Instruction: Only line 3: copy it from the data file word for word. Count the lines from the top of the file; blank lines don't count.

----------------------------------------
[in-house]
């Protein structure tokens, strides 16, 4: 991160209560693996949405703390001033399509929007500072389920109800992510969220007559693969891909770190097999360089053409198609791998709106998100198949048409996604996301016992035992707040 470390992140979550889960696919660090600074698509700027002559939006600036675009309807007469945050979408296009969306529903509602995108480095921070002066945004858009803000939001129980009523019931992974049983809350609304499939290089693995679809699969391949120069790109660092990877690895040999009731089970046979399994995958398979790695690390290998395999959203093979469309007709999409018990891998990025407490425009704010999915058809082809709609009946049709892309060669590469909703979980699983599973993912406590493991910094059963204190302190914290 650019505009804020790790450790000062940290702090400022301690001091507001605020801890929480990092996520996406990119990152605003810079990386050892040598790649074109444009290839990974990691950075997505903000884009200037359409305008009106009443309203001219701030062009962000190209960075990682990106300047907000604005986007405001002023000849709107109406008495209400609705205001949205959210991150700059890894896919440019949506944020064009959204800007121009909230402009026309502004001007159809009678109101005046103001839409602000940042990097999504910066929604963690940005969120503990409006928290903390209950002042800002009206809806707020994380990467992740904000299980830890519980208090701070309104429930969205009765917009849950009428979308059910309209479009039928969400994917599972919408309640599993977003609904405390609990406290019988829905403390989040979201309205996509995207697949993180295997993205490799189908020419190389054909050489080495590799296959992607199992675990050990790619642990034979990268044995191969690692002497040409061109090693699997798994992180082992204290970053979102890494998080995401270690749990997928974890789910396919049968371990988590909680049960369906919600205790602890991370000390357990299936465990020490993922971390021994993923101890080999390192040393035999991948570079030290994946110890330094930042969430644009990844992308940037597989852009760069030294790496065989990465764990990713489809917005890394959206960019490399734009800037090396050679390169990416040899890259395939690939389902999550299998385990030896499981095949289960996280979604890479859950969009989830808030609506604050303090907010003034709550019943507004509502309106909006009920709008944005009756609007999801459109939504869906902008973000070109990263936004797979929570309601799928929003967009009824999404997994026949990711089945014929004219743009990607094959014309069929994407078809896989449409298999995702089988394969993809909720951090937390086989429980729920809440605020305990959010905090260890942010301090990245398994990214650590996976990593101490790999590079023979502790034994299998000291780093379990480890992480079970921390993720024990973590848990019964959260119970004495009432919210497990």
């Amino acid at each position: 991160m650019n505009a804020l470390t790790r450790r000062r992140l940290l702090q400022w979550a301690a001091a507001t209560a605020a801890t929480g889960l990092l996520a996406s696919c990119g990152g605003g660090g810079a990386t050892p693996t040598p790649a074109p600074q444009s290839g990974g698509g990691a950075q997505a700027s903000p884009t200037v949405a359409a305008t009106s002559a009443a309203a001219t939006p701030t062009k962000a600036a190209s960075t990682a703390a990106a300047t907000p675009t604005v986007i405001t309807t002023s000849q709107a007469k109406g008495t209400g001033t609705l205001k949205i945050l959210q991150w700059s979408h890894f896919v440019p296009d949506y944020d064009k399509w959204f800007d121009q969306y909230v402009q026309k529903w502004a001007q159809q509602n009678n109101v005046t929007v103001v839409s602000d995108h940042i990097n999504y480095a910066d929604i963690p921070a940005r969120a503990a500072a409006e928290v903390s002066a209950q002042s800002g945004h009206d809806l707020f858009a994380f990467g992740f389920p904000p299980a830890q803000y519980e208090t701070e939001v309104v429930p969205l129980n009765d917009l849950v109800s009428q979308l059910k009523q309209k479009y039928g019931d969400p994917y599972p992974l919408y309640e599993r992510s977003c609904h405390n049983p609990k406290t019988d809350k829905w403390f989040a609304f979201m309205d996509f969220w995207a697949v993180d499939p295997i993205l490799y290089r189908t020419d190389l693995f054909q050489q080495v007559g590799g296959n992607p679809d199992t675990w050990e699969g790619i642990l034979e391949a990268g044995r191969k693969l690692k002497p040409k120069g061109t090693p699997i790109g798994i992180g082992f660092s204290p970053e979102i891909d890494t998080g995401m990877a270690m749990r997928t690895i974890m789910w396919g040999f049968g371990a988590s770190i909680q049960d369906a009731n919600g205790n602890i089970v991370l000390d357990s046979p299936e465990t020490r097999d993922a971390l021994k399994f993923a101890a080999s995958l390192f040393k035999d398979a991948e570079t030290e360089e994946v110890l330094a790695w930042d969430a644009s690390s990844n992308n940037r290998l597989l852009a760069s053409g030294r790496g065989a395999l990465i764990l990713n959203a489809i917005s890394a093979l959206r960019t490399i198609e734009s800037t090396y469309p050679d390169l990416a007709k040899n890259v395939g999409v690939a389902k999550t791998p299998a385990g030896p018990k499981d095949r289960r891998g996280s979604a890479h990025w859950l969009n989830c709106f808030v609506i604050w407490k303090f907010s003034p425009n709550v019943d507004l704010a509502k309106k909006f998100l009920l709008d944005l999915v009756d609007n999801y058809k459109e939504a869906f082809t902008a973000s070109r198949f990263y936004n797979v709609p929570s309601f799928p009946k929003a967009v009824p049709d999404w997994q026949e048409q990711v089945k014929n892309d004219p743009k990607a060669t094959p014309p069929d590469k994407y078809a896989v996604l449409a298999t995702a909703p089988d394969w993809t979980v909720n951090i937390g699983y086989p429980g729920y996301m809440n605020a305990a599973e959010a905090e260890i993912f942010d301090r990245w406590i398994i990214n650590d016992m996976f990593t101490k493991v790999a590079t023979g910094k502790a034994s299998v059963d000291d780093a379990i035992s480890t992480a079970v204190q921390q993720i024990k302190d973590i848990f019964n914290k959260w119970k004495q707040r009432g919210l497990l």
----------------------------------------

């Amino acid at each position: 991160m650019n505009a804020l470390t790790r450790r000062r992140l940290l702090q400022w979550a301690a001091a507001t209560a605020a801890t929480g889960l990092l996520a996406s696919c990119g990152g605003g660090g810079a990386t050892p693996t040598p790649a074109p600074q444009s290839g990974g698509g990691a950075q997505a700027s903000p884009t200037v949405a359409a305008t009106s002559a009443a309203a001219t939006p701030t062009k962000a600036a190209s960075t990682a703390a990106a300047t907000p675009t604005v986007i405001t309807t002023s000849q709107a007469k109406g008495t209400g001033t609705l205001k949205i945050l959210q991150w700059s979408h890894f896919v440019p296009d949506y944020d064009k399509w959204f800007d121009q969306y909230v402009q026309k529903w502004a001007q159809q509602n009678n109101v005046t929007v103001v839409s602000d995108h940042i990097n999504y480095a910066d929604i963690p921070a940005r969120a503990a500072a409006e928290v903390s002066a209950q002042s800002g945004h009206d809806l707020f858009a994380f990467g992740f389920p904000p299980a830890q803000y519980e208090t701070e939001v309104v429930p969205l129980n009765d917009l849950v109800s009428q979308l059910k009523q309209k479009y039928g019931d969400p994917y599972p992974l919408y309640e599993r992510s977003c609904h405390n049983p609990k406290t019988d809350k829905w403390f989040a609304f979201m309205d996509f969220w995207a697949v993180d499939p295997i993205l490799y290089r189908t020419d190389l693995f054909q050489q080495v007559g590799g296959n992607p679809d199992t675990w050990e699969g790619i642990l034979e391949a990268g044995r191969k693969l690692k002497p040409k120069g061109t090693p699997i790109g798994i992180g082992f660092s204290p970053e979102i891909d890494t998080g995401m990877a270690m749990r997928t690895i974890m789910w396919g040999f049968g371990a988590s770190i909680q049960d369906a009731n919600g205790n602890i089970v991370l000390d357990s046979p299936e465990t020490r097999d993922a971390l021994k399994f993923a101890a080999s995958l390192f040393k035999d398979a991948e570079t030290e360089e994946v110890l330094a790695w930042d969430a644009s690390s990844n992308n940037r290998l597989l852009a760069s053409g030294r790496g065989a395999l990465i764990l990713n959203a489809i917005s890394a093979l959206r960019t490399i198609e734009s800037t090396y469309p050679d390169l990416a007709k040899n890259v395939g999409v690939a389902k999550t791998p299998a385990g030896p018990k499981d095949r289960r891998g996280s979604a890479h990025w859950l969009n989830c709106f808030v609506i604050w407490k303090f907010s003034p425009n709550v019943d507004l704010a509502k309106k909006f998100l009920l709008d944005l999915v009756d609007n999801y058809k459109e939504a869906f082809t902008a973000s070109r198949f990263y936004n797979v709609p929570s309601f799928p009946k929003a967009v009824p049709d999404w997994q026949e048409q990711v089945k014929n892309d004219p743009k990607a060669t094959p014309p069929d590469k994407y078809a896989v996604l449409a298999t995702a909703p089988d394969w993809t979980v909720n951090i937390g699983y086989p429980g729920y996301m809440n605020a305990a599973e959010a905090e260890i993912f942010d301090r990245w406590i398994i990214n650590d016992m996976f990593t101490k493991v790999a590079t023979g910094k502790a034994s299998v059963d000291d780093a379990i035992s480890t992480a079970v204190q921390q993720i024990k302190d973590i848990f019964n914290k959260w119970k004495q707040r009432g919210l497990l």